Local antique dealer Debbie Serpell offers some advice on collecting…
Many of the good antique dealers began their trade as collectors first. Their love of their specialist field of antiques has invariably sprung from their passion for collecting. My own personal love of collecting antiques and subsequent career in dealing in antiques was inspired by my paternal grandparents.
My grandmother trained as a potter at The Royal College of Art in London where she met my grandfather who was a watercolour painter. Their home was full of well chosen, interesting antiques and furniture and in particular they amassed rare pieces of early English pottery and well executed paintings. My grandmother’s love of pottery focused on 19th century Staffordshire pottery and it was this that I was drawn to as a child. She taught me what was good and what was not; what to collect and what to avoid. I came to understand the difference between a well moulded Staffordshire figure and a figure whose mould definition was poor and over used. I learnt what was common and what was rare; what was worth investing in and what to disregard.
When my grandmother died, her collection of Staffordshire figures was naturally divided equally between my father and his sister in New Zealand. This then became the incentive to try to collect the figures that my father had in effect lost to his sister. It was not long after this that I became salaried and could afford to buy my own pieces and felt the serious collecting bug for the first time. Once the bug has bitten it is impossible to look back and my collecting began in earnest, as did my learning pathway. To this day I cannot pass an antique shop without at least looking in and the draw of an antique fair or car boot sale is ever present.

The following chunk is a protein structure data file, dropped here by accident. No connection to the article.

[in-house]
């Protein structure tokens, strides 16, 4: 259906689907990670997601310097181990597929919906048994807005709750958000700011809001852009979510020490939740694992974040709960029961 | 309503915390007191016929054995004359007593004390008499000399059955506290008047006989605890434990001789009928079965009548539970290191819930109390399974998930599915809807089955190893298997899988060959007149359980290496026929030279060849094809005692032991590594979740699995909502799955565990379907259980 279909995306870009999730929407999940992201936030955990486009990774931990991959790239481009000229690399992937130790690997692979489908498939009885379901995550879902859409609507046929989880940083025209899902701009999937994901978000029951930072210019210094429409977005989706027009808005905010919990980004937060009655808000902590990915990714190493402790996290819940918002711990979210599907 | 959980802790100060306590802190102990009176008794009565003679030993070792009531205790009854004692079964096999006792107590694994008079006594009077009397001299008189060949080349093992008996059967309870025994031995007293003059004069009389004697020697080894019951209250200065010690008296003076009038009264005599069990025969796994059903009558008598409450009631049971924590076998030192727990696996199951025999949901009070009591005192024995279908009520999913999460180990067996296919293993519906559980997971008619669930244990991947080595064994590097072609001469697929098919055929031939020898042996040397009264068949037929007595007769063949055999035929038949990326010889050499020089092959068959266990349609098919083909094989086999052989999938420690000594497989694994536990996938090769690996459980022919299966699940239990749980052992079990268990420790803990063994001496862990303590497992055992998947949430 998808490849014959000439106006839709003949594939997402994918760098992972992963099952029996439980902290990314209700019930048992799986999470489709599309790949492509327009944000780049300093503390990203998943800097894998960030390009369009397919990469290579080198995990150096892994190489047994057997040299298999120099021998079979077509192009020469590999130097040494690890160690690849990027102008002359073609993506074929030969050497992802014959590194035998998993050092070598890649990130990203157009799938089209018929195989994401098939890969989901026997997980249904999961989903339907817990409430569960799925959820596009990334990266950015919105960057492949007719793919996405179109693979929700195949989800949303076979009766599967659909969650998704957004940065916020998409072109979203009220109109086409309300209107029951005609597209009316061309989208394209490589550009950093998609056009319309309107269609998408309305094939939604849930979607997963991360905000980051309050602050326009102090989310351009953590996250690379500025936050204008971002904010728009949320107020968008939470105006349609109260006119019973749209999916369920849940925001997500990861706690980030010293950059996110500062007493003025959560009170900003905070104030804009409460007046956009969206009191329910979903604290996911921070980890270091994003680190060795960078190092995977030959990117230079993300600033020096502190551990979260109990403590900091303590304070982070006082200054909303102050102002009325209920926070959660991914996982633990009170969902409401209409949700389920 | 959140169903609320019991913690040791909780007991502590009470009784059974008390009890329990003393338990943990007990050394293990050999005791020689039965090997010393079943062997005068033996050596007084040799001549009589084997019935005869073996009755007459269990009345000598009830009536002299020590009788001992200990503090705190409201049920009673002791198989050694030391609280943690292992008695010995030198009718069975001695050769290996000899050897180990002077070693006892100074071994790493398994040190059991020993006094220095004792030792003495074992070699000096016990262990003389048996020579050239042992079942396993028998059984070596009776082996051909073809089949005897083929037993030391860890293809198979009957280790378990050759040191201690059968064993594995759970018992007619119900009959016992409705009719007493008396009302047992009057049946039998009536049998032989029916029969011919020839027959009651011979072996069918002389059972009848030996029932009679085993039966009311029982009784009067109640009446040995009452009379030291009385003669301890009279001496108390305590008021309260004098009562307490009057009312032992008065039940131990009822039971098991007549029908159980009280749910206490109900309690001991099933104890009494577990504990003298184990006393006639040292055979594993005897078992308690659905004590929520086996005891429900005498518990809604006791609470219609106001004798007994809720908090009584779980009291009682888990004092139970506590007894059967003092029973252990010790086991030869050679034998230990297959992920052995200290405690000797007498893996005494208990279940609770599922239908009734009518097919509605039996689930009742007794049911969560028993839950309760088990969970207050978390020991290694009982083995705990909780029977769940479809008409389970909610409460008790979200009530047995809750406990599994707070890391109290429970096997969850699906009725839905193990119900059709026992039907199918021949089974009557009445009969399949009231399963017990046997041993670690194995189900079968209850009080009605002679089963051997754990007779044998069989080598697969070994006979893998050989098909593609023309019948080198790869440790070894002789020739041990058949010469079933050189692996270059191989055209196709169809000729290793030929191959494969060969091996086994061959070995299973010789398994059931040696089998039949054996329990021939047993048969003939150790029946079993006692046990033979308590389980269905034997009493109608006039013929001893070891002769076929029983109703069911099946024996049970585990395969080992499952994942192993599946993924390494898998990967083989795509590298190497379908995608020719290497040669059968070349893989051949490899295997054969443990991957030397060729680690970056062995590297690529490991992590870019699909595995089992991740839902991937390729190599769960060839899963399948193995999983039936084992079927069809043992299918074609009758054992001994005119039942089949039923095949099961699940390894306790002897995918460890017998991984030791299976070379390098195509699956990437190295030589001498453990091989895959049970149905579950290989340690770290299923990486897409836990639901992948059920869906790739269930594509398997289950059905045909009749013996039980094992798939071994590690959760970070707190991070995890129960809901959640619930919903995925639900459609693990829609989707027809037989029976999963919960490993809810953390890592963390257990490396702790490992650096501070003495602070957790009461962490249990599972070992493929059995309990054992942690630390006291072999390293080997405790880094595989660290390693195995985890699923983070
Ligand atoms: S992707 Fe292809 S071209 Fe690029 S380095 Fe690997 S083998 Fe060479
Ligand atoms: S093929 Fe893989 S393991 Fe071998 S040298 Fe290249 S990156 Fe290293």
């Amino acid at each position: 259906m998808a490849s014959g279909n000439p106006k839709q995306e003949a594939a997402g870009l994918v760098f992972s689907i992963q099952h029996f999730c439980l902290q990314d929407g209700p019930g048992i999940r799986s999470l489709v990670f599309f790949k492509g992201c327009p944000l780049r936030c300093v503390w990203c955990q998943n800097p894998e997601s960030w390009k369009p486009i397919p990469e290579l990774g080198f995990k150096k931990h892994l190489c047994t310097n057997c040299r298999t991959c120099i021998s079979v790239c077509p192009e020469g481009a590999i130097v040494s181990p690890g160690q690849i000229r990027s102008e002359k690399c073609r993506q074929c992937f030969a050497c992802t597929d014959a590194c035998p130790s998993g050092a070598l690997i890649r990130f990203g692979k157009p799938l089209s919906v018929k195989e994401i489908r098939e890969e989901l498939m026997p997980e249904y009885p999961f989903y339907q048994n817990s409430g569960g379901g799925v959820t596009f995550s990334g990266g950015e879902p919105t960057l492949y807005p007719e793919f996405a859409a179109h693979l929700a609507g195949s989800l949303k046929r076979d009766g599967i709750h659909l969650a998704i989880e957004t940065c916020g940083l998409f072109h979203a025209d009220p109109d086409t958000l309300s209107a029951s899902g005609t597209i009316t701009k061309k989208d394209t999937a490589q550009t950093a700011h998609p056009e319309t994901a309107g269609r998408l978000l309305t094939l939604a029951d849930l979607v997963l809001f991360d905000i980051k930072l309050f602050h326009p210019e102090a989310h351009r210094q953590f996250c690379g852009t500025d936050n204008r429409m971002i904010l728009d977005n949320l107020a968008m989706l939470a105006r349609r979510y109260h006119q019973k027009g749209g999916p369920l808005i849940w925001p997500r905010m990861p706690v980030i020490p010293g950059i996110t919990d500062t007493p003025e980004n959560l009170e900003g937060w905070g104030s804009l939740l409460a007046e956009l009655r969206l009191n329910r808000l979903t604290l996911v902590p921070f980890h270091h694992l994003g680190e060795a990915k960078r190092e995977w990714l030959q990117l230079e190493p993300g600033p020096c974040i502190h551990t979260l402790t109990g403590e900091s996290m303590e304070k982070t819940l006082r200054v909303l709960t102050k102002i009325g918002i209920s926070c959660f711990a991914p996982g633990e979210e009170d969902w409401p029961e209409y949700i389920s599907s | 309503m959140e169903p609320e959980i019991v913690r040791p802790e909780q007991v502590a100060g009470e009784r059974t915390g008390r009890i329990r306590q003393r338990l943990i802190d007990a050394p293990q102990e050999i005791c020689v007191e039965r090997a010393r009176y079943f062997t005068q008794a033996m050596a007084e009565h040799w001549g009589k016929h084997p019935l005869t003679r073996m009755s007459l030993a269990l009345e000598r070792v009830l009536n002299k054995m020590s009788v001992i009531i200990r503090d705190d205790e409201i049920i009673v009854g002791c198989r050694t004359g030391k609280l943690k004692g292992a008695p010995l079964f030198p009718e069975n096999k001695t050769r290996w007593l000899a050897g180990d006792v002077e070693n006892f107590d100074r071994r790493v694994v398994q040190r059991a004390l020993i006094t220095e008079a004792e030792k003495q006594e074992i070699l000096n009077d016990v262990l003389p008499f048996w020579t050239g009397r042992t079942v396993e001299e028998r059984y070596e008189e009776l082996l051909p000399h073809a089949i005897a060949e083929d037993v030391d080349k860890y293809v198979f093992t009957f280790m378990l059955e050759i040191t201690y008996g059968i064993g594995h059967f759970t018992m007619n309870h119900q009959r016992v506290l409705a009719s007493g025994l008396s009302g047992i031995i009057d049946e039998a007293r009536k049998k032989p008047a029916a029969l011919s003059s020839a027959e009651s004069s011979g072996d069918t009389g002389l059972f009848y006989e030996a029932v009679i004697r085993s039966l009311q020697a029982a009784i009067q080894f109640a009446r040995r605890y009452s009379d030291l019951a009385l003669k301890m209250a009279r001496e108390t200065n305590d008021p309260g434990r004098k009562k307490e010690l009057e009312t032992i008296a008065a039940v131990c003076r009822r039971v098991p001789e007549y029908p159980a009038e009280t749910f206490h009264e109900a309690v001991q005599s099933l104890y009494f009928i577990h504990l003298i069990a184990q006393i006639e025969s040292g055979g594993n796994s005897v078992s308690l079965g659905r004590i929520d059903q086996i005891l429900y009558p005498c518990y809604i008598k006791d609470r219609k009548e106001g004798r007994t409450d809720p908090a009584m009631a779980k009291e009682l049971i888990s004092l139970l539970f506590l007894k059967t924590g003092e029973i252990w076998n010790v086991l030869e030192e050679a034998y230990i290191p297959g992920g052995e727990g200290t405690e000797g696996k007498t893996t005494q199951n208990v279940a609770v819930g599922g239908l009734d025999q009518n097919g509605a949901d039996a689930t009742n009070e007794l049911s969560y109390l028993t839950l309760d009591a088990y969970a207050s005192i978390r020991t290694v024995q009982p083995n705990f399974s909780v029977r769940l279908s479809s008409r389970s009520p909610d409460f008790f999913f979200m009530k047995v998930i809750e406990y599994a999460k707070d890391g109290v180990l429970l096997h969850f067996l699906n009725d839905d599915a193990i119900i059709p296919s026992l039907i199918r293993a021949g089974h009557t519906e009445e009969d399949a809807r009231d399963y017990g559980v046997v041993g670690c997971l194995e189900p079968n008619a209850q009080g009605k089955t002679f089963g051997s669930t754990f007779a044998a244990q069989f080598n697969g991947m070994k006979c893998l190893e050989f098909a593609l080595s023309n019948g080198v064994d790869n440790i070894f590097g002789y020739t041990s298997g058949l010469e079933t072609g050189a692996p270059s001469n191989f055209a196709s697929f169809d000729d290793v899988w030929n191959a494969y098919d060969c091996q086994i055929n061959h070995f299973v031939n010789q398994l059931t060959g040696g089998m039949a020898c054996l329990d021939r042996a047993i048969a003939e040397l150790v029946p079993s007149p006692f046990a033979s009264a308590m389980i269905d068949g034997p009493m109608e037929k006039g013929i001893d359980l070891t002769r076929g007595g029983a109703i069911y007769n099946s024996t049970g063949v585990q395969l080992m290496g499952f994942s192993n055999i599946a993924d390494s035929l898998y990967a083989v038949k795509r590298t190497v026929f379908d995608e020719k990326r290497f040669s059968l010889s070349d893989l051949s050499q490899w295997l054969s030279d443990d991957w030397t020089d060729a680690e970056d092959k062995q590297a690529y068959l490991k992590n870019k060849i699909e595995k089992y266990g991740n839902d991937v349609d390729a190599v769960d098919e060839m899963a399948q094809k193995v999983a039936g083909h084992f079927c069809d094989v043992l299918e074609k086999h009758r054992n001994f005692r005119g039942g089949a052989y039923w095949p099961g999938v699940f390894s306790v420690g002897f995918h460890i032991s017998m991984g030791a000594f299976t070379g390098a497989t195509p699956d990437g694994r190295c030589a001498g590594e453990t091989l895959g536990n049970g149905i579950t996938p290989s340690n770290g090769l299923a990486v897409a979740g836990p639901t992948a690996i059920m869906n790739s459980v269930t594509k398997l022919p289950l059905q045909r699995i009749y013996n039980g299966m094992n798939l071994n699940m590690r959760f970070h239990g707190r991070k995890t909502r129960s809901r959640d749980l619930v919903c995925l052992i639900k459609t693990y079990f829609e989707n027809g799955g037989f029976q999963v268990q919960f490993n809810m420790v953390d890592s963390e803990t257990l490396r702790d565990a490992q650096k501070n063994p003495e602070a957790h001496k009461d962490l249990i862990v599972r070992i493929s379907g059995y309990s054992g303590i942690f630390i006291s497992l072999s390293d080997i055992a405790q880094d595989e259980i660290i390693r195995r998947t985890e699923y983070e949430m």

I work alongside my husband, Bob Moores, in the antiques business. He shares my passion for pottery and in this regard, he specialises in collecting and dealing in early English Toby Jugs. We have a website for our stock (Nest Egg Antiques) and I have been a dealer at Petworth Antiques Market for some 12 years now. We stall out at the good trade fairs in the south of England and I also now enjoy the challenges of being a dealer on the ITV’s daytime antique show, Dickinson’s Real Deal.
My Top 10 tips for collecting:
1. Buy from reputable dealers
Whatever the area of antiques interests you, it is always best to buy from reputable dealers. It is they that will be able to guide you towards sound investments and to steer you with their knowledge. Great relationships can develop between the collector and the dealer. Both share a common interest and understanding and dealers are always prepared to buy from a collector they value. It is not just a ‘one way street’!
2. Learn to buy at auctions
Experience of buying at auctions is invaluable but always preview the auction beforehand. The preview gives the buyer the opportunity to handle the items in which he or she is interested in. Damage, for example, will be apparent if you give yourself time to view the items and although I do buy damaged items, it is always unwise to pay the full price for them since restoration costs can be considerable.
3. Buy what you love